The digital imaging subsystem, power supply, and electronic control system may be assembled to a printed wiring board 124 (PWB) that provides the coupling between these components. The printed wiring board may be fastened to the case and thereby cause the components to the supported by the case.
Apple's patent application was originally filed in Q4 2010 by inventor Richard Tsai who also invented a flash control for electronic rolling shutter. The patent application was published today by the US Patent and Trademark Office.
Another original patent application published today related to Flash Memory. Apple's Patent Application 20120151120 relates to systems and methods for handling non-volatile memory ("NVM") operating at a substantially full capacity. In particular, by providing a logical space for the NVM that is relatively larger than the physical capacity of the NVM, the system's performance could be increased even when the NVM is substantially full.
Other Patent Applications Published Today
Another original patent application published today relates to Flash Memory. Apple's Patent Application 20120151120 relates to systems and methods for handling non-volatile memory ("NVM") operating at a substantially full capacity. In particular, by providing a logical space for the NVM that is relatively larger than the physical capacity of the NVM, the system's performance could be increased even when the NVM is substantially full.
And lastly, US Patent & Trademark Office published a patent application from Apple titled "Network Status." Apple's patent relates to wireless communications and, more particularly, to devices and systems related to determining a network status within a wireless communication system.
For those interested in this patent, check out patent application 20120149308 which was originally filed in Q4 2010 by inventor Fletcher Rothkopf and published today by the US Patent and Trademark Office.
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In addition to the two patent applications presented in today's report, the US Patent and Trademark Office did publish a series of older continuation patents dating back to between 2004 and 2010. These are referenced in each patent application under the section titled "Cross-Reference to Related Applications." Most of the time continuation patents are about tweaking patent claims in an attempt to get their patents granted and don't represent any noteworthy new development from the original filing date. Here are today's continuation patents should you wish to review them:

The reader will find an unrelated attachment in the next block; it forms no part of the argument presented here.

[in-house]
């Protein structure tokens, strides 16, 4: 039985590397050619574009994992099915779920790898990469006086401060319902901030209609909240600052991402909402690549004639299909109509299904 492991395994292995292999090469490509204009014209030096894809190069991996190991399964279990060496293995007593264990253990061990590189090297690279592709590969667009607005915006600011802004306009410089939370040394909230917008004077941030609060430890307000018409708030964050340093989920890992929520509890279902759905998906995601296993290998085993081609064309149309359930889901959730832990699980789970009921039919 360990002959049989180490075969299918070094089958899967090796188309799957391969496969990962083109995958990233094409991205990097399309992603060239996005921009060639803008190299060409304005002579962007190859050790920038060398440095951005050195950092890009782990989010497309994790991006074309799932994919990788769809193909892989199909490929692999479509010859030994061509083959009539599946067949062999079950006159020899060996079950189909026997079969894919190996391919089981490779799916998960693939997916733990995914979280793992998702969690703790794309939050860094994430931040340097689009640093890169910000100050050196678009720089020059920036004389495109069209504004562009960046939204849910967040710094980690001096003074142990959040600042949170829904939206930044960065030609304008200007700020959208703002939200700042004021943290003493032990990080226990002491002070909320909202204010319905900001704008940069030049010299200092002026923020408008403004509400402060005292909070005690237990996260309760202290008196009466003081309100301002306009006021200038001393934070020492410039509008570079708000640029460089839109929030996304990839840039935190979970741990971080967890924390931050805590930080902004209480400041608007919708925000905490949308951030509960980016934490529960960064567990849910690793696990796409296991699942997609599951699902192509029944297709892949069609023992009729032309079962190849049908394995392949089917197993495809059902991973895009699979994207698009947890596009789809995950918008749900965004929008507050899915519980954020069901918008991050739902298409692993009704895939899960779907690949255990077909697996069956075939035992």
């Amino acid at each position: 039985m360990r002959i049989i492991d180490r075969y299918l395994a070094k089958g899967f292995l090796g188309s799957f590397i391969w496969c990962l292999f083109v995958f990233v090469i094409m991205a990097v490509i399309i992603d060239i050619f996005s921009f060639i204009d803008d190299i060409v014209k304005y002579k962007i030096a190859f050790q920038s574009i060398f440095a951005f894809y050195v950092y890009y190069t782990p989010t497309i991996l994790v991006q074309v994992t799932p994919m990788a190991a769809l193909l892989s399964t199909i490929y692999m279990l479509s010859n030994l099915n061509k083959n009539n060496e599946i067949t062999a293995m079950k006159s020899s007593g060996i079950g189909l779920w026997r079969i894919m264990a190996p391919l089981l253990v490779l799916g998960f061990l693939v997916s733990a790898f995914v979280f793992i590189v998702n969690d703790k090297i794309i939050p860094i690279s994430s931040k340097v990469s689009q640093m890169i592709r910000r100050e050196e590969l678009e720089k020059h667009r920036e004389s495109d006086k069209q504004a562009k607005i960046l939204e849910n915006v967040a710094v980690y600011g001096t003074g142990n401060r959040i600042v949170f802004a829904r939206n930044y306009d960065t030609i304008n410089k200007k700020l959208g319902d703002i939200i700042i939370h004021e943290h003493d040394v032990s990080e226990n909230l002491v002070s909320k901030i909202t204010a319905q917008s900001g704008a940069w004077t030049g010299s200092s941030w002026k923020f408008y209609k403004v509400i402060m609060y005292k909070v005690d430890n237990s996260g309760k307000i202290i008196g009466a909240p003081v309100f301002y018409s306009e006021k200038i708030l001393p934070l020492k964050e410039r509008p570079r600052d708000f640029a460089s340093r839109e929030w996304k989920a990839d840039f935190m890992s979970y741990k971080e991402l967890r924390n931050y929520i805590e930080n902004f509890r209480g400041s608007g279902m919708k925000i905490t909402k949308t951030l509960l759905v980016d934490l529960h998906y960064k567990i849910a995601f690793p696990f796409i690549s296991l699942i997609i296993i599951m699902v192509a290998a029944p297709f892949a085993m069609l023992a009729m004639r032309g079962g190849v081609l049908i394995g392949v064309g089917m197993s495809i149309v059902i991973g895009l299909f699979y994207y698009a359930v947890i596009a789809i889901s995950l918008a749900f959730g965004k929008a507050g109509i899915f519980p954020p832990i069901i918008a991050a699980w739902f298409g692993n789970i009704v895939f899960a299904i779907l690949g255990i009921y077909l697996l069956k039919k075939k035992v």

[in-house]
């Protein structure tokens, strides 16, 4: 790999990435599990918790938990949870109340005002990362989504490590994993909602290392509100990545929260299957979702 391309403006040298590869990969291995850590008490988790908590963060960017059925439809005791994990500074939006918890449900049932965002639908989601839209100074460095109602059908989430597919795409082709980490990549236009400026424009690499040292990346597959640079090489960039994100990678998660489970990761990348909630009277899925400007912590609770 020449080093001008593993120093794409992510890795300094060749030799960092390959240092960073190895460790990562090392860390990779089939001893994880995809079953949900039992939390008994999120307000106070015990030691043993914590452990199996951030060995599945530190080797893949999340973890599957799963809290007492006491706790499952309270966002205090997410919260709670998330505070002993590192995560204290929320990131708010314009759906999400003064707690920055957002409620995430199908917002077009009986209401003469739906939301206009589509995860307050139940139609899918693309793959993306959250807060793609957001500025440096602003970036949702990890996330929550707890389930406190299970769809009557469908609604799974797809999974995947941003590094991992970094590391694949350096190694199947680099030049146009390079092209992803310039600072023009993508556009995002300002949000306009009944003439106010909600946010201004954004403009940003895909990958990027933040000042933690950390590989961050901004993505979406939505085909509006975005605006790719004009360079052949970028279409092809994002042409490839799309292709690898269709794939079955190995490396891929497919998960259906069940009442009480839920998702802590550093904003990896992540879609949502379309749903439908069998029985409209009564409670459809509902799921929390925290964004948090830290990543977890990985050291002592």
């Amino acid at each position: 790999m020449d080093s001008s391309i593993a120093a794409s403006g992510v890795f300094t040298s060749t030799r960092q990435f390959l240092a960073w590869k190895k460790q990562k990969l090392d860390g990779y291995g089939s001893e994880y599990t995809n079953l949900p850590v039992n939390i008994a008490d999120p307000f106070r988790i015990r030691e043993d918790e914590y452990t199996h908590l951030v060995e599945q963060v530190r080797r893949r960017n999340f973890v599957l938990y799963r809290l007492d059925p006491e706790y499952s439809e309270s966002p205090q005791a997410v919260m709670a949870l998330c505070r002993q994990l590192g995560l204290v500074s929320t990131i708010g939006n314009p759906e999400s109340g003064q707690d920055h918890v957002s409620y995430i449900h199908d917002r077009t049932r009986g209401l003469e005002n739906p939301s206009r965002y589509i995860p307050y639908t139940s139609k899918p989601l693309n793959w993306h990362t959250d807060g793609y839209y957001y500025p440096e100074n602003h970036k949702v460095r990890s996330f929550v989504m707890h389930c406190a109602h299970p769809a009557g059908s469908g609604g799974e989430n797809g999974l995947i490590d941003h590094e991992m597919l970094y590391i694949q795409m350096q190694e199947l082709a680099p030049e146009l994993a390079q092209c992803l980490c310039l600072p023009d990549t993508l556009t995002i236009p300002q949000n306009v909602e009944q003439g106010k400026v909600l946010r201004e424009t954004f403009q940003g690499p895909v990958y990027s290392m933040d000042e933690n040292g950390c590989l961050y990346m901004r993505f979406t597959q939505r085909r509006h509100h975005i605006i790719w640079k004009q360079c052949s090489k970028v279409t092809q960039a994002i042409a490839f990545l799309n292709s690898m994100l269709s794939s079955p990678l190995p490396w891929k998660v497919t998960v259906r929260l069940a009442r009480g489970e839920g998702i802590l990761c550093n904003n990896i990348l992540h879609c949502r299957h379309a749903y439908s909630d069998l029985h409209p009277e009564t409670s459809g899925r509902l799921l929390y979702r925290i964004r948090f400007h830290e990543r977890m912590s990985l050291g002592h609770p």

This continuation patent relating to the iPhone's camera lens cover was originally filed in 2004 under the title "Light Isolating Protective Cover for Small Form Factor Electronic Device."
This continuation patent relating to the iMac's hinge was original filed in 2005 under the title "Flat Panel Display including a Hinge Assembly."
Patently Apple presents a detailed summary of patent applications with associated graphics for journalistic news purposes as each such patent application is revealed by the U.S. Patent & Trade Office. Readers are cautioned that the full text of any patent application should be read in its entirety for full and accurate details.
Revelations found in patent applications shouldn't be interpreted as rumor or fast-tracked according to rumor timetables. Apple's patent applications have provided the Mac community with a clear heads-up on some of the greatest product trends including the iPod, iPhone, iPad, iOS cameras, LED displays, iCloud services and more. About Comments: Patently Apple reserves the right to post, dismiss or edit comments.